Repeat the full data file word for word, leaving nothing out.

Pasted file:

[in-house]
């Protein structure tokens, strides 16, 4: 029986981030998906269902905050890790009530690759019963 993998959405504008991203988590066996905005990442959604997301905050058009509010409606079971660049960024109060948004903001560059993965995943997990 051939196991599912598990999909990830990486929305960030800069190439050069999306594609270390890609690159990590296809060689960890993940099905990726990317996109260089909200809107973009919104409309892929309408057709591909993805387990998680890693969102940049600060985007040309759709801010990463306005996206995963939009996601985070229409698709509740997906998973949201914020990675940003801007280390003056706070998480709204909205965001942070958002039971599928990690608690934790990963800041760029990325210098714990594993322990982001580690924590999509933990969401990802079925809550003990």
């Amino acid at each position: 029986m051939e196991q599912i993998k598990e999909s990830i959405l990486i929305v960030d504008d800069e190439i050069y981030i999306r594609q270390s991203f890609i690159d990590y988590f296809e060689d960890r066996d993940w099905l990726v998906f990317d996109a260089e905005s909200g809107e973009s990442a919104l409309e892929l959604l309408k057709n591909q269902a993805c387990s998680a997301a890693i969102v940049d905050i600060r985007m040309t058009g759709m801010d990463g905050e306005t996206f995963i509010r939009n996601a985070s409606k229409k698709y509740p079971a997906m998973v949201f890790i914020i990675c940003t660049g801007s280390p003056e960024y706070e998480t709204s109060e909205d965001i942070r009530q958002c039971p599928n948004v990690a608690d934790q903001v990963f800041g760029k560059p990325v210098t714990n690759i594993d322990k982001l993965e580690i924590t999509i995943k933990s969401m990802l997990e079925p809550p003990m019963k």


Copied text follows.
[in-house]
């Protein structure tokens, strides 16, 4: 029986981030998906269902905050890790009530690759019963 993998959405504008991203988590066996905005990442959604997301905050058009509010409606079971660049960024109060948004903001560059993965995943997990 051939196991599912598990999909990830990486929305960030800069190439050069999306594609270390890609690159990590296809060689960890993940099905990726990317996109260089909200809107973009919104409309892929309408057709591909993805387990998680890693969102940049600060985007040309759709801010990463306005996206995963939009996601985070229409698709509740997906998973949201914020990675940003801007280390003056706070998480709204909205965001942070958002039971599928990690608690934790990963800041760029990325210098714990594993322990982001580690924590999509933990969401990802079925809550003990």
């Amino acid at each position: 029986m051939e196991q599912i993998k598990e999909s990830i959405l990486i929305v960030d504008d800069e190439i050069y981030i999306r594609q270390s991203f890609i690159d990590y988590f296809e060689d960890r066996d993940w099905l990726v998906f990317d996109a260089e905005s909200g809107e973009s990442a919104l409309e892929l959604l309408k057709n591909q269902a993805c387990s998680a997301a890693i969102v940049d905050i600060r985007m040309t058009g759709m801010d990463g905050e306005t996206f995963i509010r939009n996601a985070s409606k229409k698709y509740p079971a997906m998973v949201f890790i914020i990675c940003t660049g801007s280390p003056e960024y706070e998480t709204s109060e909205d965001i942070r009530q958002c039971p599928n948004v990690a608690d934790q903001v990963f800041g760029k560059p990325v210098t714990n690759i594993d322990k982001l993965e580690i924590t999509i995943k933990s969401m990802l997990e079925p809550p003990m019963k």